The whole image… That piano picture. I’d moved back to Vancouver at the time and I’d started playing piano. I was writing these songs - the demos that you’ve heard - and when I wanted to put it up on Youtube it needed an image or something. That was the only image I found of me playing the piano. I didn’t want to have a new photoshoot of me playing the piano. That was the only one I had, the easiest thing. So I just used that picture. I think people think I don’t want to show my face. I was trying to show my face!
So that’s when you first started learning piano?
Ah no. I think that was when we had a Japanese student living with us and she had bought a Casio keyboard that I’d started tinkering with. I didn’t get into piano in terms of songwriting… I mean, I’d try to play a Coldplay line when I was twenty or something. But I didn’t use it as a real instrument until I’d finished trying to make it in LA and moved back to Vancouver to spent time with my Mom who was sick. My sister had left her piano at home. I’d left all my guitars in LA. That’s really when I started. This is about two years ago now. ‘Just a Dream’ was the first time I wrote a song, sang a song I was proud of. First for a lot of things. But that was when I started playing piano and then from there, because it felt so good, I dove in and started playing all the time. Now it’s pretty much what I write on. I’d never wanted to show anyone music before unless someone else was singing it. That was the first one where I thought, ‘Well it’s me. It is what it is’.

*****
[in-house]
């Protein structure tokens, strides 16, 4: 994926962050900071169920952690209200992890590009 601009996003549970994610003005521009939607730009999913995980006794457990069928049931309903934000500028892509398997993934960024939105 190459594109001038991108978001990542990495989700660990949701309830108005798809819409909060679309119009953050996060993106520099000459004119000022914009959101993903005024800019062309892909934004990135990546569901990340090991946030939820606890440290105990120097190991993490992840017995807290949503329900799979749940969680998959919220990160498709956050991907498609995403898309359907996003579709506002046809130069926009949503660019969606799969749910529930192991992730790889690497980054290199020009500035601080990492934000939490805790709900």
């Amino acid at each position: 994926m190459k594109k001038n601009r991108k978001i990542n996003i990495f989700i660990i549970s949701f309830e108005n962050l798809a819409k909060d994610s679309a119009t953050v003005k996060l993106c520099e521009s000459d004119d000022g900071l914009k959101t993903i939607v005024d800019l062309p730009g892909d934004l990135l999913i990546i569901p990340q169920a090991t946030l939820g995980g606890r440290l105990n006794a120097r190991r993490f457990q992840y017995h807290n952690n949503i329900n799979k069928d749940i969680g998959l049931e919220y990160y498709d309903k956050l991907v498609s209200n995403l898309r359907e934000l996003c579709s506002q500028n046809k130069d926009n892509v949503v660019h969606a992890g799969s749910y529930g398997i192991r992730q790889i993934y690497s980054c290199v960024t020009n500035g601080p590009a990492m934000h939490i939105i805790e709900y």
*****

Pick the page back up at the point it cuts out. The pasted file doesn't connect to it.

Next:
"I like to cut to the point a lot. In life and in song."
The songs I’ve heard so far from you are very direct. Is that something you’ve struggled with before?
I didn’t even think about lyrics before ‘Just a Dream’ to be honest. When I was writing songs, I was thinking about melody. My dream in my head was I would go to LA, somebody would find me and say, ‘Play me a good song and show me what the melody will be and then I’ll write the lyrics’. I can figure out the chords, what melodies would go over it and somebody could take it from there. When I went to finally write them, I just wanted to be as simple as possible. At the time, when I wrote ‘Just a Dream’ which was a dream, I wasn’t planning on showing it to anyone. I was writing, as cliche as it is, for myself at the time. When I think about it, I'm definitely not a very obscure guy. I don’t leave much room for interpretation in a lot of things. It’s easier to relate to something that’s direct. I have some terrible lyrics too. You would not believe. The most embarrassing stuff. It’s like you go to write your diary, then you go back and look at it when you’re feeling less emotional, and you’re just gut-wrenched by what you actually wrote on paper! I have those too.
Do you write stories about other people, as a songwriter? It feels like you do on ‘True Love’.